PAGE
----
IS Systems

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IRIS Wiki - IS Systems

IS Systems

We have put together a comprehensive list of existing Interactive Storytelling systems. The goal is to display each system, side by side, according to how they work technically, what the user gets to see or do, what is especially good and what is still a problem.

This section provides a colourful canvas of 20 tools that have emerged from the landscape of Interactive Storytelling. The tools vary immensely amongst themselves, from the audience they are intended for, to the type of story created or the roles to be assumed in the stories.

Interactive Storytelling is a new genre that is (continually) defining itself through the systems it produces. Certain systems might follow an Aristotelian arc or a 5 act model, use Bremondian role distribution and action decomposition, or Proppian function sequencing, follow a planning algorithm or set conditions for good emergent narrative. Each system proposes a solution set to the group of questions and obstacles facing IS.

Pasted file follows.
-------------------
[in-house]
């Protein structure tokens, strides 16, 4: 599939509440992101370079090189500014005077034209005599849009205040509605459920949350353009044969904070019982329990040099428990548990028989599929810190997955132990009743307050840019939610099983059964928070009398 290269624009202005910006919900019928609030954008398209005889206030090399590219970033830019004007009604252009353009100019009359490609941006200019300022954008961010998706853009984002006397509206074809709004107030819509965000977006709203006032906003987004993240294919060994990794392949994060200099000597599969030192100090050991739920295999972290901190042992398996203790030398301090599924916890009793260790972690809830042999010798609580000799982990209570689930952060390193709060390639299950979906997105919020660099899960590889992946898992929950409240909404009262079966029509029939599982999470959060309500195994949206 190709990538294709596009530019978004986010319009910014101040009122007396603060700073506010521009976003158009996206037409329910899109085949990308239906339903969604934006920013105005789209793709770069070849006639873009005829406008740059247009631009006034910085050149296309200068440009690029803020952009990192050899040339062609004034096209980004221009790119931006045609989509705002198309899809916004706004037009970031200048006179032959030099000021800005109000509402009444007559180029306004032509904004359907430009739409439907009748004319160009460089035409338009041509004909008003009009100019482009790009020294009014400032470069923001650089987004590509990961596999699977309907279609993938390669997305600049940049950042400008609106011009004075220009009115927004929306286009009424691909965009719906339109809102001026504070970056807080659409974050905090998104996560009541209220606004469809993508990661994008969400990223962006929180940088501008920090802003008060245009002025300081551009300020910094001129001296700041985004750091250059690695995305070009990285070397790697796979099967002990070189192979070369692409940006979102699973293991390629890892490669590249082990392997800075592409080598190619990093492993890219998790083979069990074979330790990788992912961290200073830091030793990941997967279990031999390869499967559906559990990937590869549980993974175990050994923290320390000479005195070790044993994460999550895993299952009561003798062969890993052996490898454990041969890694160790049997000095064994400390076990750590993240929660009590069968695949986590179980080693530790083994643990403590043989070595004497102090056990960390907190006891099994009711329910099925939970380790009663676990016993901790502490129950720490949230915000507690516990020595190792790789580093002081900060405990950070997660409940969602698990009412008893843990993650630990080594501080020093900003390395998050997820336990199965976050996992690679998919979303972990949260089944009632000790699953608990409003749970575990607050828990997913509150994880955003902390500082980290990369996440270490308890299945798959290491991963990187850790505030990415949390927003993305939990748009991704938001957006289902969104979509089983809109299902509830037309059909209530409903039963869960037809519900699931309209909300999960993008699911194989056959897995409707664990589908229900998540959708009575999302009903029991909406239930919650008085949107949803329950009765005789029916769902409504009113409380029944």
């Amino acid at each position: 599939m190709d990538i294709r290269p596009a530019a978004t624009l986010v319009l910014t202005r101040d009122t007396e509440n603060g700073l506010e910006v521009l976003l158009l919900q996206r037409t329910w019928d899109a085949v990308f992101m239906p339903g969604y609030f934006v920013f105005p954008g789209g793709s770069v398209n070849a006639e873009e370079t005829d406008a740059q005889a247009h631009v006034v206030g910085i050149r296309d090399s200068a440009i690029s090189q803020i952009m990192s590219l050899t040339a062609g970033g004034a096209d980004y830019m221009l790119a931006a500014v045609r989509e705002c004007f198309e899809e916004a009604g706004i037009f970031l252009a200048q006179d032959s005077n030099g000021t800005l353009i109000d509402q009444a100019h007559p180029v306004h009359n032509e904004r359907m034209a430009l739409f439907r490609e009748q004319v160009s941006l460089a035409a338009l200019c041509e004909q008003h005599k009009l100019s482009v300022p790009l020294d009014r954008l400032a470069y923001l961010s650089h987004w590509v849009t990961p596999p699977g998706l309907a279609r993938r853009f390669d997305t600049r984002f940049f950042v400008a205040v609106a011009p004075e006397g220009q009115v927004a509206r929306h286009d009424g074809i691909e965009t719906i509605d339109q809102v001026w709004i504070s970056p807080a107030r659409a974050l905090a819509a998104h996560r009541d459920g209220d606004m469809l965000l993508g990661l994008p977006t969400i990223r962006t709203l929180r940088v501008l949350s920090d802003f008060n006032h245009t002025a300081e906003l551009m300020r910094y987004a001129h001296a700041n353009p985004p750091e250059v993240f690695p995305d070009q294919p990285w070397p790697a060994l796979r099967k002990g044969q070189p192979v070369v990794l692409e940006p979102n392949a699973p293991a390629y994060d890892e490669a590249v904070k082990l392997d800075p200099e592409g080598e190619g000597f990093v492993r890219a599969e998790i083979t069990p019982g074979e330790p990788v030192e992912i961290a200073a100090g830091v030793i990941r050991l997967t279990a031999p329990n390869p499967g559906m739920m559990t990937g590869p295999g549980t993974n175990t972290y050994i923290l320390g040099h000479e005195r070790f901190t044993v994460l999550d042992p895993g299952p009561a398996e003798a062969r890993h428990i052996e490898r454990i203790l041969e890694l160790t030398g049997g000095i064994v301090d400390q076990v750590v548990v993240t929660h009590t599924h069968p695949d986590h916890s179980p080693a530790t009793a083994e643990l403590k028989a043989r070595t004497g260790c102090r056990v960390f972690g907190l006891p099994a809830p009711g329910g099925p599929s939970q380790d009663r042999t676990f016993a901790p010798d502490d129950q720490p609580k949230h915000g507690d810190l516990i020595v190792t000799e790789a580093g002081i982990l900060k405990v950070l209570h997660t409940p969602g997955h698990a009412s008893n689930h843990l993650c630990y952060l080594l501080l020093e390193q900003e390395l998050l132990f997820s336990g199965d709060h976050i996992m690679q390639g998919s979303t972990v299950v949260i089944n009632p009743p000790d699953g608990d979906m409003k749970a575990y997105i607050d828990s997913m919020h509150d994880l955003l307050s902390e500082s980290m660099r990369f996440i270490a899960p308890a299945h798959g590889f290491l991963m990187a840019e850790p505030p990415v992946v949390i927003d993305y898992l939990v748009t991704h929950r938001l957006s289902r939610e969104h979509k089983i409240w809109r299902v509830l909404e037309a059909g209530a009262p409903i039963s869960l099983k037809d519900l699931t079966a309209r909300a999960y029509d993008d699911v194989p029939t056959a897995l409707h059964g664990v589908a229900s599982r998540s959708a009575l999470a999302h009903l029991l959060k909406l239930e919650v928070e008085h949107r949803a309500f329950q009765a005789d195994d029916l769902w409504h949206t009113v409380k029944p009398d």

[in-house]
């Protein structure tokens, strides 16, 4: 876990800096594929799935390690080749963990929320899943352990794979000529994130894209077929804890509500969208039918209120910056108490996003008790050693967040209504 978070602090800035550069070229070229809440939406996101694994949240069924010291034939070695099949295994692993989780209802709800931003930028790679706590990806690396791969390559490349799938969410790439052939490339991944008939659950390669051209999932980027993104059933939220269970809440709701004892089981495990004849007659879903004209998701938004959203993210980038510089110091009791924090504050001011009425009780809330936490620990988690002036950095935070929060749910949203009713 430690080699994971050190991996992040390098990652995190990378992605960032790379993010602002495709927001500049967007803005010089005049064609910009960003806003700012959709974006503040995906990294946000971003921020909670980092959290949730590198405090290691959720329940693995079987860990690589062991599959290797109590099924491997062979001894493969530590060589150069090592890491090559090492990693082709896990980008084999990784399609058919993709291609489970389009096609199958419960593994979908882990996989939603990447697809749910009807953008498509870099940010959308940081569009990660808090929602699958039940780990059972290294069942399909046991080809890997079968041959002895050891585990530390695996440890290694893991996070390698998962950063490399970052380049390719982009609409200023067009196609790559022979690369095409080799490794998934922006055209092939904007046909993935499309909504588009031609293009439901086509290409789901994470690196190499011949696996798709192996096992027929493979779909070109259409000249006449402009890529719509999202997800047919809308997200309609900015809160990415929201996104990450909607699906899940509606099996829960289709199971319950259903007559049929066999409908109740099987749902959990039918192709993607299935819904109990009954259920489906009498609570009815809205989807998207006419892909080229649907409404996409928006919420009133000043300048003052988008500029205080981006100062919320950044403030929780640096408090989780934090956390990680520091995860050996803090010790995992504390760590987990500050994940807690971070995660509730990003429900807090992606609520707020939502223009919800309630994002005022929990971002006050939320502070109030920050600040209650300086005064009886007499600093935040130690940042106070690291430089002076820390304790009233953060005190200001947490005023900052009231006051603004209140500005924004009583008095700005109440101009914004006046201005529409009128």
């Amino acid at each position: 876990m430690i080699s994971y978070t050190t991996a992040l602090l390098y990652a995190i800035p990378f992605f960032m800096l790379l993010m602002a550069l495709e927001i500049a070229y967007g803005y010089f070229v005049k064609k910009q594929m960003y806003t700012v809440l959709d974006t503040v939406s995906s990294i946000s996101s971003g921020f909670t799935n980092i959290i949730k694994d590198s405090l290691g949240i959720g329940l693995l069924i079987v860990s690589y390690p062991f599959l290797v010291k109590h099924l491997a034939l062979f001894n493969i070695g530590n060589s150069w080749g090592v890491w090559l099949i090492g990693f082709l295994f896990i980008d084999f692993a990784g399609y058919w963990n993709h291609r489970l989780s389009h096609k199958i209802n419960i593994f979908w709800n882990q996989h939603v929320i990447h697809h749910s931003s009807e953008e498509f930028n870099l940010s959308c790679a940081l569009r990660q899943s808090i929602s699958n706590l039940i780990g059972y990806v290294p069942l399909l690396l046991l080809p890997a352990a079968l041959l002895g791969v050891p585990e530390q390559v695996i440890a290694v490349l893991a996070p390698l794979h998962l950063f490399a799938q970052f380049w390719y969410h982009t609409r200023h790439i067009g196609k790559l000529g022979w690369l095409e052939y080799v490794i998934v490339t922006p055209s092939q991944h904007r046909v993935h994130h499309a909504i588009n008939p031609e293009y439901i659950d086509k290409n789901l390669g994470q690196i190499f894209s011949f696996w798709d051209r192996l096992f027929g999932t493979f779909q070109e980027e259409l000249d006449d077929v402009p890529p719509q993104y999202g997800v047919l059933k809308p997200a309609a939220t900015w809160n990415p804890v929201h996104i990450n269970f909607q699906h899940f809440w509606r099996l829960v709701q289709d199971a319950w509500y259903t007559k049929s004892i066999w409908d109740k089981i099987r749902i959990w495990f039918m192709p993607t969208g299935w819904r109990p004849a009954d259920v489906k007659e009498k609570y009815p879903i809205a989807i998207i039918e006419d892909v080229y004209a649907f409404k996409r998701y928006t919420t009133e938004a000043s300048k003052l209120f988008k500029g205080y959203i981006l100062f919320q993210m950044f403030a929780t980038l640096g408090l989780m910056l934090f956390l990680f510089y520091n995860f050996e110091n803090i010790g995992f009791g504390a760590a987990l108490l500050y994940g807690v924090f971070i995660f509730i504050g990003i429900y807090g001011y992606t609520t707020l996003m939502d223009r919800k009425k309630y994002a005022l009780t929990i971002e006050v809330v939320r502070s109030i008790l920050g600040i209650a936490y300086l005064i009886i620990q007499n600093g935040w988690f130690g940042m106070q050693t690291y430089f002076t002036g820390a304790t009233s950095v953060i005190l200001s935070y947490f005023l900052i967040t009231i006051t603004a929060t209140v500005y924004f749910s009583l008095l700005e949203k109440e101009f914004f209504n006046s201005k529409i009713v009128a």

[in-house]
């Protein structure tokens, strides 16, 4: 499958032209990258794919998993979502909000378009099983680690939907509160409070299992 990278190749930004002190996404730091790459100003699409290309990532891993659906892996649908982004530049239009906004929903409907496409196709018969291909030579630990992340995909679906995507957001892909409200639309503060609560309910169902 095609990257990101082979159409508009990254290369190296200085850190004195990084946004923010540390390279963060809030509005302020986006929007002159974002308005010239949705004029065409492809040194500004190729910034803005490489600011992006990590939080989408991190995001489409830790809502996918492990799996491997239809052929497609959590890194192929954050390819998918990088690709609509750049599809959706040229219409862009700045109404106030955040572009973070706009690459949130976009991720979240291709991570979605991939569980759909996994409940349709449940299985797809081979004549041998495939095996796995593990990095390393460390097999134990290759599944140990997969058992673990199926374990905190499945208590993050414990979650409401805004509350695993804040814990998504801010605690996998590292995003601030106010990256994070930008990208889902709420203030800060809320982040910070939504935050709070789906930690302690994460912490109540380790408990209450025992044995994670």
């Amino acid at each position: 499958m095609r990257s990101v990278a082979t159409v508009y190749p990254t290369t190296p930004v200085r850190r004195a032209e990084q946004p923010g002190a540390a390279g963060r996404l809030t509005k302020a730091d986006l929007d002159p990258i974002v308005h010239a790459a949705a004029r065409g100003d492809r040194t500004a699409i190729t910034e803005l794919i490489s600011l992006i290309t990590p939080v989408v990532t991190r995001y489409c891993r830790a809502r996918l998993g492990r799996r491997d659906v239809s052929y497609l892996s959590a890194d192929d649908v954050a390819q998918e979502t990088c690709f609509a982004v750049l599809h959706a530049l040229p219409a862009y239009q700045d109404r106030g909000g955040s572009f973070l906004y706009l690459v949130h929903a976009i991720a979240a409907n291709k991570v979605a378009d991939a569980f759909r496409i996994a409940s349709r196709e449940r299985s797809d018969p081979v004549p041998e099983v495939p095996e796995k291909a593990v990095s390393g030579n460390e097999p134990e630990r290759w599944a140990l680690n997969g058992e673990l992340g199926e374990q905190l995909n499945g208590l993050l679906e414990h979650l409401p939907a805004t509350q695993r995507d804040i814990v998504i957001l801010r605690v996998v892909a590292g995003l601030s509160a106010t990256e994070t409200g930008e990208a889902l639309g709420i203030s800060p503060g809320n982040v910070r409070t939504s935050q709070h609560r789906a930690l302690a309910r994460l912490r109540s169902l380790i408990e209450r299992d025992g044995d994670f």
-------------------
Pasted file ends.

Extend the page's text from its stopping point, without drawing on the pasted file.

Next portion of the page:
For each system whenever possible we’ve provided a:

  • Technical Description – mechanism that generates or unfolds the runtime story
  • The end user perspective – what the end user sees and does
  • Authoring Description – how are new stories created with the system
  • Strong Points – what is particularly well accomplished
  • Limitations – what aspect of the tool could be improved based on current field objectives
  • Main Publications – links to articles covering the system or a link to the system itself
  • Supporting Narrative Theories – did the system base its architecture on any specific theory?
  • Computational Model – where applicable, the computational model driving the algorithm is provided

The section on supporting narrative theories is intended to anchor a system’s technical description against a theoretical description of how a story can unfold. The triplet is completed when a computational model exists (and was used) to express the narrative formalism. By understanding the different systems, the reader should understand the challenges still facing the field of IS and be inspired by the potential stories yet to be told.